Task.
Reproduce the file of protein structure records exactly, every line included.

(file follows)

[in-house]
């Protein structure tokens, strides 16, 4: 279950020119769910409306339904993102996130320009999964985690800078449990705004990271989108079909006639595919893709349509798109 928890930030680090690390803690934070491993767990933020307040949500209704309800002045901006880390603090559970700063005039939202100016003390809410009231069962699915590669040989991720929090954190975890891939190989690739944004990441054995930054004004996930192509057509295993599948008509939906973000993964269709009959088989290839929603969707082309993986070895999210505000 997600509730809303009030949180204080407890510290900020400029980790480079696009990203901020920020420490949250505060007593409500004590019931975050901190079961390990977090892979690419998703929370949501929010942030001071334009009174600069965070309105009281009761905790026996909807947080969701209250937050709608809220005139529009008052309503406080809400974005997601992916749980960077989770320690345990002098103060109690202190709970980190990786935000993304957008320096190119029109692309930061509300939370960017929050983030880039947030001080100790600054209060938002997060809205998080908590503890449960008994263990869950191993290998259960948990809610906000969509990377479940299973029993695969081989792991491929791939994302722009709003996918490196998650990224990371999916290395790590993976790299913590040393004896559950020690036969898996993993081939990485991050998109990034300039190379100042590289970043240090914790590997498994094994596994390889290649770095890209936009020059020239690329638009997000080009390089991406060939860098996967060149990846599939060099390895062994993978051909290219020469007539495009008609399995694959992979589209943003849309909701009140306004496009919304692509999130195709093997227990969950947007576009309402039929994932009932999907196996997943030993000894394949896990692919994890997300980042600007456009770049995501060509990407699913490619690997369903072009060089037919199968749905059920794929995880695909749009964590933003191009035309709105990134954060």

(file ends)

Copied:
[in-house]
């Protein structure tokens, strides 16, 4: 279950020119769910409306339904993102996130320009999964985690800078449990705004990271989108079909006639595919893709349509798109 928890930030680090690390803690934070491993767990933020307040949500209704309800002045901006880390603090559970700063005039939202100016003390809410009231069962699915590669040989991720929090954190975890891939190989690739944004990441054995930054004004996930192509057509295993599948008509939906973000993964269709009959088989290839929603969707082309993986070895999210505000 997600509730809303009030949180204080407890510290900020400029980790480079696009990203901020920020420490949250505060007593409500004590019931975050901190079961390990977090892979690419998703929370949501929010942030001071334009009174600069965070309105009281009761905790026996909807947080969701209250937050709608809220005139529009008052309503406080809400974005997601992916749980960077989770320690345990002098103060109690202190709970980190990786935000993304957008320096190119029109692309930061509300939370960017929050983030880039947030001080100790600054209060938002997060809205998080908590503890449960008994263990869950191993290998259960948990809610906000969509990377479940299973029993695969081989792991491929791939994302722009709003996918490196998650990224990371999916290395790590993976790299913590040393004896559950020690036969898996993993081939990485991050998109990034300039190379100042590289970043240090914790590997498994094994596994390889290649770095890209936009020059020239690329638009997000080009390089991406060939860098996967060149990846599939060099390895062994993978051909290219020469007539495009008609399995694959992979589209943003849309909701009140306004496009919304692509999130195709093997227990969950947007576009309402039929994932009932999907196996997943030993000894394949896990692919994890997300980042600007456009770049995501060509990407699913490619690997369903072009060089037919199968749905059920794929995880695909749009964590933003191009035309709105990134954060």